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Editorial: Courts make it easier for corrupt politicians to sell office

Editorial: Courts make it easier for corrupt politicians to sell office

Rulings empower dirty officials
Editorial: Courts make it easier for corrupt politicians to sell office
Former Assembly Speaker Sheldon Silver in the state Assembly chamber in Albany on June 18, 2015.
Photographer: Nathaniel Brooks/The New York Times

We don’t recommend you try this. But if you’re game, give it a shot.

Go in the Legislative Office Building on the Empire State Plaza and take the elevator up to the 9th floor.

Look on the map to find the office of the speaker of the state Assembly. 

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Go into his office, and ask to speak with him. We’re sure he’ll come right out.

Then ask him for a favor. Not a little one. A big one. Something like a large state grant or help appealing your property tax bill or a job for your kid. Ask him to help you pass some legislation. Something like that.

Don’t offer anything in return. No money. No campaign donations. No extra business for his law firm. Nothing.

You’re just an average constituent asking a favor.

Let us know how that works out for you.

On Thursday, a federal appeals court overturned the conviction of former state Assembly Speaker Sheldon Silver, who was convicted in 2015 in a case accusing him of fraud, extortion and money-laundering.

His activities helped net him about $4 million in bribes and kickbacks that he tried to pass off as legal fees.

His clients were high-priced cancer doctors and big-time real estate developers who needed and received Silver’s help in getting legislation or grants.

The decision to overturn Silver’s conviction was justified by the appeals court based on a 2016 U.S. Supreme Court decision that significantly weakened the definition of the type of conduct that has to be proven in order to secure a conviction in government corruption cases.

The Supreme Court found that prosecutors in a corruption case against the Virginia governor had to prove some kind of a formal concrete action, such as legislation, had been exchanged in order to show that a public official was abusing his power.

Other “routine” actions, like arranging meetings or encouraging colleagues to consider someone’s idea, no longer count as political corruption, even if the public officials receive money or gifts or business in exchange for setting up those meetings and making those recommendations.

The Supreme Court appears to have made two assumptions about corruption.

One is that everyone has equal access to top political leaders.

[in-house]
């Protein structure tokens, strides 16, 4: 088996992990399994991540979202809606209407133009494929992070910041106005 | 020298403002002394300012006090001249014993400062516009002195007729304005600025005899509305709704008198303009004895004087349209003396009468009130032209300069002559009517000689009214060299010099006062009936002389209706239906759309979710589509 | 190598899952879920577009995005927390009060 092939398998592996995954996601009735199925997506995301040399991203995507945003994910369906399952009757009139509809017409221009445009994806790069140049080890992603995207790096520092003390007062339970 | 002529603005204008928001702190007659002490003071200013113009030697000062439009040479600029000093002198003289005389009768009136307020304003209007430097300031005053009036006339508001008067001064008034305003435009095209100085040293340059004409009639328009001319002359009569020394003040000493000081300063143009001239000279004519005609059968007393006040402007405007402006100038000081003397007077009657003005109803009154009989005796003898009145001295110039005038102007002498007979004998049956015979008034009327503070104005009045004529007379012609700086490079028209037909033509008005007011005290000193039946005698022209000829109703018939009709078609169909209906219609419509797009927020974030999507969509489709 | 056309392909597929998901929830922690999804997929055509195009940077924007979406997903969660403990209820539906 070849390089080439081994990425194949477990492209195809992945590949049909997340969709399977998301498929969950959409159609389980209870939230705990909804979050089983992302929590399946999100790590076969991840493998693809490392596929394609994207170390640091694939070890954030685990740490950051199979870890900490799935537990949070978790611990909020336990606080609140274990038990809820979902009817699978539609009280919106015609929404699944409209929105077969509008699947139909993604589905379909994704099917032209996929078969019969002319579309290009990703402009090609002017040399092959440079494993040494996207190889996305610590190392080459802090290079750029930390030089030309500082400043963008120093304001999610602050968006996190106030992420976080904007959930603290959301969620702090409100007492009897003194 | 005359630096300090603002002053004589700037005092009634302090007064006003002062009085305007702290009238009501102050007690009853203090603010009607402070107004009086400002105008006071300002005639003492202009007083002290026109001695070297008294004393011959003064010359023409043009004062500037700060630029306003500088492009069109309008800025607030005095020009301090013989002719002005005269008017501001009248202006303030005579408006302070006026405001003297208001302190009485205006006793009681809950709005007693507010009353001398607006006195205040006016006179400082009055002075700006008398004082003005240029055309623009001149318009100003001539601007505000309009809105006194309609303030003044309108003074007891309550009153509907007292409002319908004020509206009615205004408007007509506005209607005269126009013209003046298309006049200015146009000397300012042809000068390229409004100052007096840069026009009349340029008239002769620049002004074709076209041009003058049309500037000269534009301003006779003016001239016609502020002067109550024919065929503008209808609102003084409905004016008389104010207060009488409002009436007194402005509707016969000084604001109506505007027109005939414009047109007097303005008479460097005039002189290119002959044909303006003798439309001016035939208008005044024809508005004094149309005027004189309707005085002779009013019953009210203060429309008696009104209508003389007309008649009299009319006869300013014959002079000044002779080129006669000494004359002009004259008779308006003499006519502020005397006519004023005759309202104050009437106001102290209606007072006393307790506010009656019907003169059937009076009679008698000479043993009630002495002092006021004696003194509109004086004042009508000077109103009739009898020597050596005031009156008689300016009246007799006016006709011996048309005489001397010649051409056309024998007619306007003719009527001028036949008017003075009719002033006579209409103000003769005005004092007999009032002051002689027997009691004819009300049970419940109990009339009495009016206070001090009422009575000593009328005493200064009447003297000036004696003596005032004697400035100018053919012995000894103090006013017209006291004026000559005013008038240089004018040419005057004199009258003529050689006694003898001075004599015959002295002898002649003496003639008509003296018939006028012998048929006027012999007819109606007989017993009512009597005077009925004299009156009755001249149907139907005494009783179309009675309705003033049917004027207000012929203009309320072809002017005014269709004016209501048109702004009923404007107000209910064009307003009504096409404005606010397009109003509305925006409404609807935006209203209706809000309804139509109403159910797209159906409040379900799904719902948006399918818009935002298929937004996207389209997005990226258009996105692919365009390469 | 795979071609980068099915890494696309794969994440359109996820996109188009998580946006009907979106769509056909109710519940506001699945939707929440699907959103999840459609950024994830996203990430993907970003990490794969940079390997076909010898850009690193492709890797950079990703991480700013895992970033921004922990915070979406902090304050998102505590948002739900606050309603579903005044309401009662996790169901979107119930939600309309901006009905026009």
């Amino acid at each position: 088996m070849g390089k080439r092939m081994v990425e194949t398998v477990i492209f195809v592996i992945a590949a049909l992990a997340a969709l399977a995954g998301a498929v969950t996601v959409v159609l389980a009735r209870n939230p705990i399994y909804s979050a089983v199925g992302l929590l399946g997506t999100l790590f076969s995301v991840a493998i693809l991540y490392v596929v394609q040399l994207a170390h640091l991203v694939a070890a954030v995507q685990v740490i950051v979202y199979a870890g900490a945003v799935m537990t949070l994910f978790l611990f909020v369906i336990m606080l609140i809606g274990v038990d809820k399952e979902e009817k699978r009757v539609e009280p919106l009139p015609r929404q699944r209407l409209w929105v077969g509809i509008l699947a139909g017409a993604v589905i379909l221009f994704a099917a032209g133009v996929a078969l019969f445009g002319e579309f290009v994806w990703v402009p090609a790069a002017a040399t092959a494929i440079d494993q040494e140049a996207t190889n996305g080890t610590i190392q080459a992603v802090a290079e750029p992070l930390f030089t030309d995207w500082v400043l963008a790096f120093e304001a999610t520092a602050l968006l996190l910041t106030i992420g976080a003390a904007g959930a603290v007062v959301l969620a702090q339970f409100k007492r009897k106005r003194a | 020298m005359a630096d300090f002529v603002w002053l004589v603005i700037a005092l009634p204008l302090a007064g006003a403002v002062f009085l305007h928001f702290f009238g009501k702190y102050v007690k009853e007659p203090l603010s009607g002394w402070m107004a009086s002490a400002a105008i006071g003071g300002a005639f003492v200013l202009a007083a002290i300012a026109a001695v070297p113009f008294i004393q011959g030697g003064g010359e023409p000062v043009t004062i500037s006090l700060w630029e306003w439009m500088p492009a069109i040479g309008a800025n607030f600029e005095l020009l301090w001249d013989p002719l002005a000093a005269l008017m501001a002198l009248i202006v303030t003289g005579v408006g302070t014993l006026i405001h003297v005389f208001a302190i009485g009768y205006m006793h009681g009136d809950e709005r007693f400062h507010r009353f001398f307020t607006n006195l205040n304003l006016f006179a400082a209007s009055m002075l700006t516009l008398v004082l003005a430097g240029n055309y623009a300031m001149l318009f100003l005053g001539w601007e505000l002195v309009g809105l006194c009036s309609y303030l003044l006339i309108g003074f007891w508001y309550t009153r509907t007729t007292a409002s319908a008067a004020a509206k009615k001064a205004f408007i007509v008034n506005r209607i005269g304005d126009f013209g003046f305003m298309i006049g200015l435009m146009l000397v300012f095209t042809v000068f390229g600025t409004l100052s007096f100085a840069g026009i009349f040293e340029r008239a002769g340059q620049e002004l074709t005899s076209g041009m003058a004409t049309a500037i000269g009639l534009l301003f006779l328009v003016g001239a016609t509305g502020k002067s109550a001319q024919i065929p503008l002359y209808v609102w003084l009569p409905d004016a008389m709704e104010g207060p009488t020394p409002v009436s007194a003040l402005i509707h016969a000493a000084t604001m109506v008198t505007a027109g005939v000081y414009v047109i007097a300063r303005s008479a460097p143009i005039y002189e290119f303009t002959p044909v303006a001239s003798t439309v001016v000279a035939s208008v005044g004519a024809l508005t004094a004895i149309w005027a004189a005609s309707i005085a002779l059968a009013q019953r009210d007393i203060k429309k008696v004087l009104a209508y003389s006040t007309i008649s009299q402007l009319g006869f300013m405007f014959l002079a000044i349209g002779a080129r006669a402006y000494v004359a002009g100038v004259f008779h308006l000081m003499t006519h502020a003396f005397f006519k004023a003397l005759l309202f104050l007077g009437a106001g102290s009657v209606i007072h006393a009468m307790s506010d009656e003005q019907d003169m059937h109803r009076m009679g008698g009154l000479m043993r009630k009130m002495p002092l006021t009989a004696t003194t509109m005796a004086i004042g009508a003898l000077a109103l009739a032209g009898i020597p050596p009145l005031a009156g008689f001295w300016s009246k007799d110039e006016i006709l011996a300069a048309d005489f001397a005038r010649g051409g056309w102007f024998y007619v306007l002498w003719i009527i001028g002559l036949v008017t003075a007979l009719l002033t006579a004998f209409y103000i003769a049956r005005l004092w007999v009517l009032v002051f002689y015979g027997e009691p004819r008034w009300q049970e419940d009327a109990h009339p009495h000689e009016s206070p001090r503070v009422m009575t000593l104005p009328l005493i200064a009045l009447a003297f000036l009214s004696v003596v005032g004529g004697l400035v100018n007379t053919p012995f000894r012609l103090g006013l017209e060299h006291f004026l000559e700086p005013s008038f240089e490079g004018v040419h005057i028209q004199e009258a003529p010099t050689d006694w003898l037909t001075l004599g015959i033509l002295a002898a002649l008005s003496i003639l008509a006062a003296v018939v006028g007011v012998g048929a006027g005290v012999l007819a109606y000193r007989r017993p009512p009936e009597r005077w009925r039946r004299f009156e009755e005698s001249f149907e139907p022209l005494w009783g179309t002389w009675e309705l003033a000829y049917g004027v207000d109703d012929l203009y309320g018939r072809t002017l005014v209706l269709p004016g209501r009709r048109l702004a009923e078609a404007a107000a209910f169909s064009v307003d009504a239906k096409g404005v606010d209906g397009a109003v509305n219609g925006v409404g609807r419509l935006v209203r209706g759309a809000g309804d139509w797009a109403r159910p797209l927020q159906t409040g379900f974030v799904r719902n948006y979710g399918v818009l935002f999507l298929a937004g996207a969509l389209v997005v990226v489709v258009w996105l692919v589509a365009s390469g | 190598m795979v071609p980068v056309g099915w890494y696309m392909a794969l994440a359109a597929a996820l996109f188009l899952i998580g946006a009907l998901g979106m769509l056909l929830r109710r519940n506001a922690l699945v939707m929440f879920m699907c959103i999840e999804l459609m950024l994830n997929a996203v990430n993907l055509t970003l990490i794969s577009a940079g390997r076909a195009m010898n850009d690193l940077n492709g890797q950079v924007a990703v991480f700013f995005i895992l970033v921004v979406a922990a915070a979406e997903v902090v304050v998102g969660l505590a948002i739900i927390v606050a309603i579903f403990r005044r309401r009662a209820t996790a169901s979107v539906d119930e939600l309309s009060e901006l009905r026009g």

And the other is that setting up a meeting or making a call on someone’s behalf doesn’t have value.

The court essentially assumed that anyone — you, me, your neighbor, some homeless person — can walk into the office of a top politician and expect to receive the same high-level access and accommodation as a rich real estate developer or major campaign contributor.

But if you tried our little experiment, you probably learned the hard way that not all constituents are created equal.

On the other assumption, if those “routine” meetings and connections provided by the politicians didn’t have value, then there’d be no need for developers and campaign contributors to offer the politician anything in return, would there?

If this access didn’t have value, then Sheldon Silver wouldn’t be $4 million richer because of the business his law firm received by him using his influence.

That’s why you and every other New Yorker should be outraged today — not only by the decision to overturn Silver’s conviction, but by the Supreme Court’s decision to make it even more difficult than it already is for prosecutors to convict public officials of malfeasance and corruption.

If there’s no chance of a politician being convicted of corruption short of being caught signing a bill with one hand while accepting a giant bag of money with the other, then what incentive do these politicians have to behave in an ethical manner?

It’s highly unlikely, even in the wake of this ruling, that the Legislature and the governor will do anything to strengthen state ethics rules.

They haven’t yet, given many opportunities already.

And even if Silver’s retried on the charges, getting a conviction the second time around isn’t guaranteed, just like it wasn’t guaranteed when prosecutors unsuccessfully retried former state Sen. Joe Bruno on bribery charges after the law was weakened.

All these court rulings have done is make it easier for politicians to sell their offices to the highest bidder.

It might be a good day for Sheldon Silver and other corrupt politicians in New  York.

But it’s a bad day for the rest of us.

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